Does Harry Cameron Belong in the Hockey Hall of Fame?

Harry Cameron was a dynamic offensive player from the blue line well before that was a common feature of NHL D.

Was he one of the greatest D of his era or of all time or is it more likely that the position had yet to be defined properly?

Listen to us talk about Harry Cameron:

Keith Tkachuk, Eric Lindros, Harry Cameron
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Does Harry Oliver Belong in the Hockey Hall of Fame?

Harry Oliver was a WCHL star who mostly didn’t have the same kind of success in the NHL, except during the 1927 playoffs when he led the Bruins to a Stanley Cup.

When we discuss Harry Oliver’s Hall of Fame case, the big thing we struggle with is, was he a big enough star in the WCHL?

Listen to us talk about it here:

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Does Harry “Hap” Holmes Belong in the Hockey Hall of Fame?

Hap Holmes appears to have some pretty mediocre regular season numbers – pedestrian GAAs and losing records in two of the four professional leagues he played in.

However, Holmes won a Stanley Cup in four professional leagues he played in. He is the only player in Stanley Cup history to win a Cup with four different teams. (Which makes him the only one to do it in four different leagues.) He was the starter on all four of those teams. Between 1917 and 1920 he was in the Stanley Cup final every single year, regardless of what team he was on.

Was he just lucky? Listen to us talk about Hap Holmes’ Hall of Fame case here.

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Does Frederick Bun Cook Belong in the Hockey Hall of Fame?

Frederick “Bun” Cook, Bill Cook’s younger brother, does not have his brother’s stats or achievements.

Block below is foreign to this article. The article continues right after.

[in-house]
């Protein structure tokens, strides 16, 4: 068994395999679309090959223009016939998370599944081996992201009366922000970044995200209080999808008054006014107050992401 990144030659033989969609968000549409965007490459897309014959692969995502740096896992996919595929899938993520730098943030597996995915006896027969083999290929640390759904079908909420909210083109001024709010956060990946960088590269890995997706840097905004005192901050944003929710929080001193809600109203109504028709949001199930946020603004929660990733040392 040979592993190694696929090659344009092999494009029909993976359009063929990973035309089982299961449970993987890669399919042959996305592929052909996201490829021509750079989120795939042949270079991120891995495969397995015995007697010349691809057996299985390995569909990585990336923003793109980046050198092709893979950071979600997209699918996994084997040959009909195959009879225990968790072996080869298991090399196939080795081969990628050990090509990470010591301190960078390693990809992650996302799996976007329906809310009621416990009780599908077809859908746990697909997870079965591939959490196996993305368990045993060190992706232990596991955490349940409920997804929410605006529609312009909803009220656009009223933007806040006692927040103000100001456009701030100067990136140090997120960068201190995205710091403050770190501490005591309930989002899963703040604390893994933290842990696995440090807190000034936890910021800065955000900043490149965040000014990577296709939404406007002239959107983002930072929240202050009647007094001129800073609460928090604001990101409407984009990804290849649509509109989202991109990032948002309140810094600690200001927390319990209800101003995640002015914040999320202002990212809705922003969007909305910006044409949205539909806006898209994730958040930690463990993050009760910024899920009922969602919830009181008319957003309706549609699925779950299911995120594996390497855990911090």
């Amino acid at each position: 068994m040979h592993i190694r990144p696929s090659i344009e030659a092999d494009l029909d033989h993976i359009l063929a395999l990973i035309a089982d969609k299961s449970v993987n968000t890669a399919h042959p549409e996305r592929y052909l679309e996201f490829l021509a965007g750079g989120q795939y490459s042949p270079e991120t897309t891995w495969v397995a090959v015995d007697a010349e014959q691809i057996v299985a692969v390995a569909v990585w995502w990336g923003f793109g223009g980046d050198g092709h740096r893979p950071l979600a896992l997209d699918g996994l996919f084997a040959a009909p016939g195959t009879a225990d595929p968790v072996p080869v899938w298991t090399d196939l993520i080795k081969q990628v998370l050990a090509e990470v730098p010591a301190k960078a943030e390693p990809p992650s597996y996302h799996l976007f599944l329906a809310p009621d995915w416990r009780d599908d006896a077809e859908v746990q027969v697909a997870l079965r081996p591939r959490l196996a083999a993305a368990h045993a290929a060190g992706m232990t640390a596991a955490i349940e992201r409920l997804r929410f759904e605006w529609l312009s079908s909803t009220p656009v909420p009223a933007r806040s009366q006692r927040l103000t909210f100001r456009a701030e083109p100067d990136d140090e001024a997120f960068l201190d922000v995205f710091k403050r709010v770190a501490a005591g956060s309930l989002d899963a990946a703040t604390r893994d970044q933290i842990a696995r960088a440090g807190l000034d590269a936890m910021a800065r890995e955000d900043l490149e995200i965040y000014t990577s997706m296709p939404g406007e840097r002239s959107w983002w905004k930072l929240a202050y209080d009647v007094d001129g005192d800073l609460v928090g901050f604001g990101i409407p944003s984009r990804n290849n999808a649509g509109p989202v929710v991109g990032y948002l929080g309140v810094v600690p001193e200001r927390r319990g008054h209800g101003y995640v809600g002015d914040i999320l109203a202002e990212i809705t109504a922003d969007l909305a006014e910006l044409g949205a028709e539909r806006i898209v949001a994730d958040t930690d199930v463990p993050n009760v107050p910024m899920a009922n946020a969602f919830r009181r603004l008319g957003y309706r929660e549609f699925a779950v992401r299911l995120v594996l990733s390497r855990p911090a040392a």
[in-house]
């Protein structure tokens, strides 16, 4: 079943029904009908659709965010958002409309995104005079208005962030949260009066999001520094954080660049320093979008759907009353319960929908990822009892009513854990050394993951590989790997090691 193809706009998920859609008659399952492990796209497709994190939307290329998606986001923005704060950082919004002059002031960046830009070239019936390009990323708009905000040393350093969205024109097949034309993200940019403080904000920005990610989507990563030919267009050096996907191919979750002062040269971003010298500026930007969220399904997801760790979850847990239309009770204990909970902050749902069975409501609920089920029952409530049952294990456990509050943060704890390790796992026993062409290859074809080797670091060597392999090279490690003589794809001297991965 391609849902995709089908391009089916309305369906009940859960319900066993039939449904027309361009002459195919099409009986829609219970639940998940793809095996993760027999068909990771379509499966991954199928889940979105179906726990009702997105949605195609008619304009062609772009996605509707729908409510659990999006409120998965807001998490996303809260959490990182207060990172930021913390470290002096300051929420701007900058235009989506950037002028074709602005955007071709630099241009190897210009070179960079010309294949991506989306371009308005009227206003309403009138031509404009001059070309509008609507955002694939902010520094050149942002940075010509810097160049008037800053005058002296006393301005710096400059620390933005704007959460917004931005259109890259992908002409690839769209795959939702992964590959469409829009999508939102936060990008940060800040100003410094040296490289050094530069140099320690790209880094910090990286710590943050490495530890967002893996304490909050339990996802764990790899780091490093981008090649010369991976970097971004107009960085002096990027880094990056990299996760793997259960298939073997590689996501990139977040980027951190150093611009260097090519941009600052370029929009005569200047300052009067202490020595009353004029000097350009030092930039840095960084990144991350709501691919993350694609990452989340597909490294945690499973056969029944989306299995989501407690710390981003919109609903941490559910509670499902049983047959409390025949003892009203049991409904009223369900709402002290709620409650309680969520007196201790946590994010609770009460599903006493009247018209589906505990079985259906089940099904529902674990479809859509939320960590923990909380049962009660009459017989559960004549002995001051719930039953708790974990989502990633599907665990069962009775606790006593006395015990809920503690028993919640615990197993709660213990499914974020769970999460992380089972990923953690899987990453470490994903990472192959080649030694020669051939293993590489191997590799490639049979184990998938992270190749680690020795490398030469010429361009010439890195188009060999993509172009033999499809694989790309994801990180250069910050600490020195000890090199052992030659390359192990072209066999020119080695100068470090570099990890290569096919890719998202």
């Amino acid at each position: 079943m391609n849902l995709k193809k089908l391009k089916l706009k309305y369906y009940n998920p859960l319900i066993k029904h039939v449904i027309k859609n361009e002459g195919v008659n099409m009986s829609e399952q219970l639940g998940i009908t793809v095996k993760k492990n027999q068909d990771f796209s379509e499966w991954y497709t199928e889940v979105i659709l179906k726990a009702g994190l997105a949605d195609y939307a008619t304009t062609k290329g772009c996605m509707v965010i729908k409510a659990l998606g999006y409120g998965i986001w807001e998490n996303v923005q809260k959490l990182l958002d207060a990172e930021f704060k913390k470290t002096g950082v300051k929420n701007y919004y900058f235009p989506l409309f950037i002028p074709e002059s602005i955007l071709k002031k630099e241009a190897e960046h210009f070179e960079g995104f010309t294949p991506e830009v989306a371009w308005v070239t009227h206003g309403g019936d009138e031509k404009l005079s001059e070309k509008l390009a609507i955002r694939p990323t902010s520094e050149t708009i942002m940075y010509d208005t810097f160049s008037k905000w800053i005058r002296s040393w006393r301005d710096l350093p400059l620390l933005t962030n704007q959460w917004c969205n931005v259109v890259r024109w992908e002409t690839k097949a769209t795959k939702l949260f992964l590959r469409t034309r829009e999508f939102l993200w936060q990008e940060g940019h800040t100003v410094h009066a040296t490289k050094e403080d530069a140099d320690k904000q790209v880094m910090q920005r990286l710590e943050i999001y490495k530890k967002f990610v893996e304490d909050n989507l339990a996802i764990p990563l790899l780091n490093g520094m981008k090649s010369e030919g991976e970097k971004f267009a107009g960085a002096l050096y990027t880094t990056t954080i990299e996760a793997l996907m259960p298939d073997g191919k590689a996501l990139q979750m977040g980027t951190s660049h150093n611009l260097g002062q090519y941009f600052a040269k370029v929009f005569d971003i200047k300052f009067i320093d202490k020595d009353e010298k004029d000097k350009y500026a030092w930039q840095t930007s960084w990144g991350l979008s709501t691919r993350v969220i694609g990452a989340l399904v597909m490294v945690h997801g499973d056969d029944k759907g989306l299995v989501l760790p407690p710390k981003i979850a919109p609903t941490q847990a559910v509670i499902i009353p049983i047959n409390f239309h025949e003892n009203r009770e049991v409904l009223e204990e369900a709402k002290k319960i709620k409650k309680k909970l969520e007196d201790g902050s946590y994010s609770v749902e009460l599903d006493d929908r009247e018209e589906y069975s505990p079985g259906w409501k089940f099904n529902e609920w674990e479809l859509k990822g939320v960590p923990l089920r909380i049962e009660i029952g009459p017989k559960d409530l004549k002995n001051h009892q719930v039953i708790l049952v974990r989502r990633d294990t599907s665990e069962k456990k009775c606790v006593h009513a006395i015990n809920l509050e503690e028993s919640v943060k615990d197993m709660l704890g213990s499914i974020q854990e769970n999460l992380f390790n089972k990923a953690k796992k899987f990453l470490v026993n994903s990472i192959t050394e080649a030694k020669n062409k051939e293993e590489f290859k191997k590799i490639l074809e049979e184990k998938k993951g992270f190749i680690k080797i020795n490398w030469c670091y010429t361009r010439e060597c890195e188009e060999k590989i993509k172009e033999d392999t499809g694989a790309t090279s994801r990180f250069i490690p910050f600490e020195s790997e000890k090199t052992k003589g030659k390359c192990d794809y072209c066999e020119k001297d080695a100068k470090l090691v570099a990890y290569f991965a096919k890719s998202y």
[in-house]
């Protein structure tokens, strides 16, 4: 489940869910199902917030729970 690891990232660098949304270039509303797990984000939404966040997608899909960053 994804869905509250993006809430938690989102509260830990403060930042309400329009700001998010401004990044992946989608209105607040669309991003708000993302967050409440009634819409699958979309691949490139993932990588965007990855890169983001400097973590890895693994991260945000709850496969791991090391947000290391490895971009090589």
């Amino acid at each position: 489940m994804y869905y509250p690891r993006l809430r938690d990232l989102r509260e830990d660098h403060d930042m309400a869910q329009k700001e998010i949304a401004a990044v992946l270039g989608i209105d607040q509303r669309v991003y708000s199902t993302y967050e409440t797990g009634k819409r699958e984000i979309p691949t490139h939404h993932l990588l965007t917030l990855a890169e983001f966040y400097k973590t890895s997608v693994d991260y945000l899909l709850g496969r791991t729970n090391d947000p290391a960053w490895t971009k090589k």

But he does has some periodic individual success. And he may have had a hand in inventing both the slap-shot and the drop-pass.

So, does Bun Cook belong in the Hockey Hall of Fame?

Listen to us talk about his case here:

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Does Cully Wilson Belong in the Hockey Hall of Fame?

Cully Wilson was a notorious goon of a hockey player. He is also one of the rare early pros to have success in all four major pro leagues. Does he belong in the Hall of Fame?

Listen to us talk about Cully Wilson:

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Does George Hay Belong in the Hockey Hall of Fame?

Whether or not you think George Hay belongs in the Hockey Hall of Fame depends a lot on how much weight you put on a player scoring at a point-per-game pace in the Western Canada Hockey League. It’s worth noting that Hay lost the scoring race to both Duke Keats and Bill Cook in different WCHL seasons – i.e. he was never clearly the best offensive player in the WCHL/WHL. Nor was he ever a true star in the NHL: His brief NHL career isn’t particularly distinguished compared to the careers of his contemporaries, given the size of the NHL at the time.

Listen to us talk about George Hay:

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Before the Hart: Who Should Have Been MVP?

If the Hart had existed throughout the entirety of the NHL, these guys should have won in the years it didn’t actually exist:

  1. Newsy Lalonde: 2 Harts
  2. Joe Malone, Punch Broadbent, Georges Boucher: 1 Hart each
  3. 1 year where we have no fucking clue who deserved it

Here are the details:

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Does Ty Arbour Belong in the Hockey Hall of Fame?

Ty Arbour might be the All Time leader in Games Played for the WCHL. Does that mean he belongs in the Hockey Hall of Fame?

We discuss his case in our latest episode:

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Does Lester Patrick Belong in the Hockey Hall of Fame as a Player?

To say Lester Patrick played in the NHL is a bit of an exaggeration – he played two games over two seasons in his mid 40s while he was the coach of the Rangers. His career as a player was mostly spent in the PCHA (which he co-founded).

Lester Patrick is one of the major figures in the early history of hockey. His role as a builder is so important you could argue there were few others as important.

But how about his career as a player? Was he a Hall of Famer?

We discuss that in our latest episode:

Lester Patrick’s stats:

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Does Gordon Duke Keats Belong in the Hockey Hall of Fame?

Duke Keats was, by many measures, the best player in the history of the WCHL. Does that mean he belongs in a Hockey Hall of Fame containing mostly NHL players?

In our latest episode, we discuss Keats’ case. Listen here:

Keats’ stats:

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